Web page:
Flesch said purses have been a topic in policy board meetings but not to a great extent because most have done so well on the PGA Tour.
“The PGA Tour has been great to us our whole career,” he said. “Yes, everybody would like the purses to go up but I don’t think guys are out here demanding.”
Career earnings sustain players
Nineteen players in this week’s Furyk & Friends field have made $20 million or more in career PGA Tour earnings, topped by the tournament host with $71.5 million (fourth on the all-time list), trailed closely by Vijay Sing ($71.2 million).
Ten in this week’s field have earned at least $10 million on the Champions Tour, led by Bernhard Langer with more than $33 million.
The Tour pension, based on cuts made also is lucrative. According to the last PGA Tour annual report that was made available in 2019, more than 600 professional golfers have $1 million or more in their pension plans and 114 had $3 million or more.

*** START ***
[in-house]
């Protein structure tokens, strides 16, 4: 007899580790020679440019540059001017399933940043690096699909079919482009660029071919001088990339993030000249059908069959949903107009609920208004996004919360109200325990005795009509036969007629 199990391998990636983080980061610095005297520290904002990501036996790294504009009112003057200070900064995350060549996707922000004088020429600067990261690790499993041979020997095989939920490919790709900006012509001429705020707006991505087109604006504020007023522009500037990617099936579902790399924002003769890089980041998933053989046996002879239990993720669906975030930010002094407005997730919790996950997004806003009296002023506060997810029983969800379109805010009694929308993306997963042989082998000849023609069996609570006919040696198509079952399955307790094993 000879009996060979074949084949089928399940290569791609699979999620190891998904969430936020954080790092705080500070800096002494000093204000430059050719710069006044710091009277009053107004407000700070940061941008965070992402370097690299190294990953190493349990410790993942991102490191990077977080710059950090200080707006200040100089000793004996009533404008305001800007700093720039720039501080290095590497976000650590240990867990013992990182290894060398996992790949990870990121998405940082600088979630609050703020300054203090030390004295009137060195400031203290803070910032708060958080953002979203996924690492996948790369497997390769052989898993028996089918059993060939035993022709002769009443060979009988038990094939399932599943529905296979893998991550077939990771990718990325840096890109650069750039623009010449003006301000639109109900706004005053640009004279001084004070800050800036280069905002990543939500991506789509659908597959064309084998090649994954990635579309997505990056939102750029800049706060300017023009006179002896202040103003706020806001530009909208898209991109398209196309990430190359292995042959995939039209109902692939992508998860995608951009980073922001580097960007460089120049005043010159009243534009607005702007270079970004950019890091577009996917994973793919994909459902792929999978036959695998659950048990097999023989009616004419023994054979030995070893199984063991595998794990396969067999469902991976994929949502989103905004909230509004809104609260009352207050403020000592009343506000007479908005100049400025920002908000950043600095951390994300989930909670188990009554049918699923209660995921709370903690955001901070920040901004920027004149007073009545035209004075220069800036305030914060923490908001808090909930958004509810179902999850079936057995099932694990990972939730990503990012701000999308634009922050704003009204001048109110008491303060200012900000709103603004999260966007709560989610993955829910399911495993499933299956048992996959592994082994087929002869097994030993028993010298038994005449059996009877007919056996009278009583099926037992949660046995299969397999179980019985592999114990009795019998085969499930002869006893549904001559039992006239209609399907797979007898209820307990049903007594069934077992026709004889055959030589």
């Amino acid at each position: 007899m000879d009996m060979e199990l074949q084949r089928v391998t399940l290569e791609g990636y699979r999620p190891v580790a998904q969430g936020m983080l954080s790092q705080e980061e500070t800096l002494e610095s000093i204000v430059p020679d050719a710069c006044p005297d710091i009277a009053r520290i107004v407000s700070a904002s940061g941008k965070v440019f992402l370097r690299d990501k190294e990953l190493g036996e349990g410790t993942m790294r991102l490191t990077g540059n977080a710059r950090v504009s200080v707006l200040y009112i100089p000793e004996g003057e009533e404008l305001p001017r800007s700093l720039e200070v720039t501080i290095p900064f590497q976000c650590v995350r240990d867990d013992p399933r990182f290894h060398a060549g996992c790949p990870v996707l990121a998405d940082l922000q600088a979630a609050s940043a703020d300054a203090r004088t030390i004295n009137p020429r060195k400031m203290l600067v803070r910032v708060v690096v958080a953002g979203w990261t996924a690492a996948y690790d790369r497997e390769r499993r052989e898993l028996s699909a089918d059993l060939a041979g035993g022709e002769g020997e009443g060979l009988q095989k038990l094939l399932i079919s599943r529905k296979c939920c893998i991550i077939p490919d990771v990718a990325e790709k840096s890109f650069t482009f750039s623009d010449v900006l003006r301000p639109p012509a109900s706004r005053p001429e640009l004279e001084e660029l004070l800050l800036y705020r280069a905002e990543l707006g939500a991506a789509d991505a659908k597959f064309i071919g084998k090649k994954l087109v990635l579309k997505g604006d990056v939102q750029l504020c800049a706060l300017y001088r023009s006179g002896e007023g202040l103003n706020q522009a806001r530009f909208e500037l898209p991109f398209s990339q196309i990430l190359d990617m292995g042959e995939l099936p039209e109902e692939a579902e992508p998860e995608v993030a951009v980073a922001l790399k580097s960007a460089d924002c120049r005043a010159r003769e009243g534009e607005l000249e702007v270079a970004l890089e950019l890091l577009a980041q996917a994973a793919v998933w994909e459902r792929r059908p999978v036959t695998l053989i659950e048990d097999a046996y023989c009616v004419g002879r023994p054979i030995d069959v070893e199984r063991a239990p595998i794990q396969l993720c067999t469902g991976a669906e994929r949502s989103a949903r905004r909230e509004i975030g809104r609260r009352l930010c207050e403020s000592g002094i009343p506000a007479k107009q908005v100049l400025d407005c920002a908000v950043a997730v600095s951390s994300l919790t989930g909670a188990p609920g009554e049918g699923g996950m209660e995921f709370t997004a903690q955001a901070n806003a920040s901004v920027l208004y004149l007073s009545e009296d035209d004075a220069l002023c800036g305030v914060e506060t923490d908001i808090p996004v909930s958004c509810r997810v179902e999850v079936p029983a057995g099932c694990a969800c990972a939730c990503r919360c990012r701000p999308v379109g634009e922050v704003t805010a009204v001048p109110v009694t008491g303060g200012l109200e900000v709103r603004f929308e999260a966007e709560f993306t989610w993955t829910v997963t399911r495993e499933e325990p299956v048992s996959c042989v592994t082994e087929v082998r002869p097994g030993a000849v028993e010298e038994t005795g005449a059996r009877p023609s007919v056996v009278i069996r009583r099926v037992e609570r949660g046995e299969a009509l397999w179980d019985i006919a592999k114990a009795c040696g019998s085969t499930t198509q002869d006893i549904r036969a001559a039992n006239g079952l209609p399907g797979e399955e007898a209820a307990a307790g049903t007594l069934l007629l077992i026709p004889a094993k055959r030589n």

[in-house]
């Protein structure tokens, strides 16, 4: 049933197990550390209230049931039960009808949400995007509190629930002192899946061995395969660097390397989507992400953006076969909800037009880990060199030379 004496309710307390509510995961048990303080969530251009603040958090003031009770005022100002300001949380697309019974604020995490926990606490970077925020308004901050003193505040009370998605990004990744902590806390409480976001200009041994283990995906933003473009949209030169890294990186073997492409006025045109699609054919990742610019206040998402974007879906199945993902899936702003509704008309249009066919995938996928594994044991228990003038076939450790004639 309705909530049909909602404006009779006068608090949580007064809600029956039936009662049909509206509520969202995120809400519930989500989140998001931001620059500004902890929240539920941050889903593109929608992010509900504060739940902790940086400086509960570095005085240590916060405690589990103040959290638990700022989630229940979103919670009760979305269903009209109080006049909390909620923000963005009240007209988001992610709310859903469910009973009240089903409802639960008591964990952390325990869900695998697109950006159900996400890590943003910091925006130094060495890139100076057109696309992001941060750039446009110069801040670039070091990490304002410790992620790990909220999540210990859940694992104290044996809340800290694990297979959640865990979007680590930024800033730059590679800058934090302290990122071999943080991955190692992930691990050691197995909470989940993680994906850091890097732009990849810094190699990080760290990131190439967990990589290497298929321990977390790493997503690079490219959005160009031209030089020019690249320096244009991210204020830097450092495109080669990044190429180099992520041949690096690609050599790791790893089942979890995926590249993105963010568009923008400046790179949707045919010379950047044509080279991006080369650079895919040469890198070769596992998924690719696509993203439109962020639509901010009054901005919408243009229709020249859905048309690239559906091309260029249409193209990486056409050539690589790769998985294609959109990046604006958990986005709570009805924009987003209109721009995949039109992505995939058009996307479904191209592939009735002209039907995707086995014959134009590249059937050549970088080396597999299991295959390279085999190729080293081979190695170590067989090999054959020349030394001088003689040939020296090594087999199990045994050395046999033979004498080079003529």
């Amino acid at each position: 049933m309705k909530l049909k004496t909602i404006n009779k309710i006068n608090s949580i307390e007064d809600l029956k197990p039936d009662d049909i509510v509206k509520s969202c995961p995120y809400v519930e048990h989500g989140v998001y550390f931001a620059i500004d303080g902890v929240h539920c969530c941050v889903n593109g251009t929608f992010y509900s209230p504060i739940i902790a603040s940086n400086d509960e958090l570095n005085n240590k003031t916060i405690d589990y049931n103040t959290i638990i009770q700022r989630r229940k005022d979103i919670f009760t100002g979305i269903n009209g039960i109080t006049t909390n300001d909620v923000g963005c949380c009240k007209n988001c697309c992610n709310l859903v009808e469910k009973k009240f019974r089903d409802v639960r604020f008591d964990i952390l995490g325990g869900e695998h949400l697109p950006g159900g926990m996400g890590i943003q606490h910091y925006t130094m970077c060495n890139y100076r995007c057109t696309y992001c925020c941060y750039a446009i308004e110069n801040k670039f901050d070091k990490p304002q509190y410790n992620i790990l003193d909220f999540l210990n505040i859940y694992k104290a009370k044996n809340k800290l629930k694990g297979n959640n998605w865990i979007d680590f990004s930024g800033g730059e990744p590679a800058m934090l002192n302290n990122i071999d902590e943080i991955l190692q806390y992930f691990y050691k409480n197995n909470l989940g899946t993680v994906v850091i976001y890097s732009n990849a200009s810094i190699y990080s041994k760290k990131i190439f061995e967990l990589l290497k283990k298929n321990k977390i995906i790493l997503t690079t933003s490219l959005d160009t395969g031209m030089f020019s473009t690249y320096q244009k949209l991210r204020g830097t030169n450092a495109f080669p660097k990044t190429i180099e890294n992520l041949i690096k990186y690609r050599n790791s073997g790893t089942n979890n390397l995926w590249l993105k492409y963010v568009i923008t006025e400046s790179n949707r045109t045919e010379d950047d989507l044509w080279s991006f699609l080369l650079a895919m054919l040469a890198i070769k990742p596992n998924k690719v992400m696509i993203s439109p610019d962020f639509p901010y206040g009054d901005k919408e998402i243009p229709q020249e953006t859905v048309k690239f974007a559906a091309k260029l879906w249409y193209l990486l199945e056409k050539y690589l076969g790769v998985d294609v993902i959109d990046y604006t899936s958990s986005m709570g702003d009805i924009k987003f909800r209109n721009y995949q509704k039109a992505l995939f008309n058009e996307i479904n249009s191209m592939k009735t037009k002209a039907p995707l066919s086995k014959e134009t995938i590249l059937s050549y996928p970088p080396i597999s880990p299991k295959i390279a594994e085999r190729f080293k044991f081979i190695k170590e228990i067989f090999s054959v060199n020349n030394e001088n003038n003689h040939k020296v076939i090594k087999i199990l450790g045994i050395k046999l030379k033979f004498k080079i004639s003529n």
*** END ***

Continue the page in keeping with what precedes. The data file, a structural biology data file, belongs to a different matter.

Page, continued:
Brady said he understands if some Champions Tour players see the purses skyrocketing on the PGA Tour and wonder if there’s any loose change left for them.
“Of course, all of us want to grow our purses, players, the Tour, everyone,” Brady said. “But they have to grow organically through the title sponsors and local sponsorships. I don’t think money is an issue with the players but I get it if they see what’s happening on the regular Tour and they might as, ‘where’s our money?’ They would like a piece of it.”
But Furyk pointed out that the Champions Tour is unique among professional sports: its members can win tournaments and money long after the youngest social security age of 62.
Just look at Langer, who is 65, has won five times since turning 62 and is eighth on the current money list.
“We would like to see [purses] increase quicker, but as a player, I also have to realize I’m 52 years old,” he said. “I’m playing a sport for a living, I get to do what I love.”
Contact Garry Smits at firstname.lastname@example.org and follow him on Twitter @GSmitter.